Old Road to Duns
Start location: public road, near Monument on Peat Law (NT 693 643)
End location: Ellemford (NT 727 601)
Geographical area: Lothian and Borders
Path Type: Rural Path
Path distance: 5.5km
Accessibility info: Suitable for pedestrians
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Newsflash (August 2016): ScotWays has completed the first stage of its Lammermuirs project with the publication of a new map of the Lammermuirs which shows the Herring Road and other historic routes. Associated signposting work is ongoing, but although signage surveys have already been undertaken by ScotWays volunteers, additional feedback on routes in the Lammermuirs generally and on signage in particular continues to be very welcome.
Our survey follows the route in reverse:
Near Ellemford Bridge (NT727603), there is a signpost saying Harehead 4 miles. The track heads uphill and in a short distance there is a fork in the road, take the right hand route and continue up the hill. The first section of this right of way has been up-graded to become a timber extraction road and is in very good condition until NT712623 where the extraction road turns right to the northeast. Here, walk straight on, leaving the extraction road on the right, through the gate and up a gentle hill, staying west of the forestry. There is some boggy patches in this section of open grazing until reaching the gate at NT703630, but the track remains clear to see. The gate leads into a 20m wide strip of rough ground which runs down the west side of a narrow strip of forestry to another gate at NT700632 with views across open countryside and down to Harehead Farm. The track follows the east side of the field fence down to where it joins the signposted track coming up from Harehead Farm at NT699634. Here there is a choice to drop down to Harehead or to continue northeast following the fence line to gain open moorland and the public road near the monument on Peat Law.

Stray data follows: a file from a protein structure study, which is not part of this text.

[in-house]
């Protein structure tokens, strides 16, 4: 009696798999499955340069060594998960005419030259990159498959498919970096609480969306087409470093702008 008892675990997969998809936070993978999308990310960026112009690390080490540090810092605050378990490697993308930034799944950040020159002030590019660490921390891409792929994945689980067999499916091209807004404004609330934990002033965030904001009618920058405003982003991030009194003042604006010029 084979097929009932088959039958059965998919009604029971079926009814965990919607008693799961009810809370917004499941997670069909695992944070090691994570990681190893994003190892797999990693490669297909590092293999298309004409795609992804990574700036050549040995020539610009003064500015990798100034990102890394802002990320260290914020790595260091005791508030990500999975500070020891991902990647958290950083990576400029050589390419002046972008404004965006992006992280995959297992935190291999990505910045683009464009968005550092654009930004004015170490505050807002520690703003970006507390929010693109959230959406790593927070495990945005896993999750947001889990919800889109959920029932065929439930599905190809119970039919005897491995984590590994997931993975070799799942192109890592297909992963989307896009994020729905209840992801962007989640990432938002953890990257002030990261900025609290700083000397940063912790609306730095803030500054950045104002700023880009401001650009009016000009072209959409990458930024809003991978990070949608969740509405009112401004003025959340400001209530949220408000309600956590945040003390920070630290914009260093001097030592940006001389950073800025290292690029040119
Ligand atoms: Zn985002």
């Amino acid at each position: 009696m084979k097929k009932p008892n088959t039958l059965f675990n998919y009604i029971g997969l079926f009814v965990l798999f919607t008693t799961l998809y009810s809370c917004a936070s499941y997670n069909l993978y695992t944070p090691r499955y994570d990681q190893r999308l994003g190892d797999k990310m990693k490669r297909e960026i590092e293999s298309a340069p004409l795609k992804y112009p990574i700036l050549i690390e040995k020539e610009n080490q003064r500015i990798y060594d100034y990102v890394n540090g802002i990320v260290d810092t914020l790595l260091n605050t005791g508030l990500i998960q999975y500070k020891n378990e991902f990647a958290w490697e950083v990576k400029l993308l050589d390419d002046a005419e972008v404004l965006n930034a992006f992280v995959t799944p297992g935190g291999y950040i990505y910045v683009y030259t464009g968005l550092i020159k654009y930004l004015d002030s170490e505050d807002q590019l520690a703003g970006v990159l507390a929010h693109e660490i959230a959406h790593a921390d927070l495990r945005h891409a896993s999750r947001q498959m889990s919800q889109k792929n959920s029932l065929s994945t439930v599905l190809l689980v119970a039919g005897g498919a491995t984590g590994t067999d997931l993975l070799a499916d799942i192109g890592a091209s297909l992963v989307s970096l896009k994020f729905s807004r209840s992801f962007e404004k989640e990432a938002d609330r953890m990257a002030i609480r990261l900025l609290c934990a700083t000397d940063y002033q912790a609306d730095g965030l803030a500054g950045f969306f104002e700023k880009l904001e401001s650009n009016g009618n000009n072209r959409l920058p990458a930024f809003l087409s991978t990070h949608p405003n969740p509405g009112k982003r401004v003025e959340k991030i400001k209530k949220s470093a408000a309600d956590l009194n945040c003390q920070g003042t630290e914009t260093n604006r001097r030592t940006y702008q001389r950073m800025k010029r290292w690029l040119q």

This old road can be seen clearly on the Ordnance Survey first edition 6"maps and is marked as a more significant route than nearby footpaths. However, placename evidence indicates it may be far older, as it passes over Kirkgate Hill heading towards the now skant remains of Ellem Church, north of Ellemford Bridge. Thought to date to the thirteenth century, the church is said to have fallen out of use in the early eighteenth century.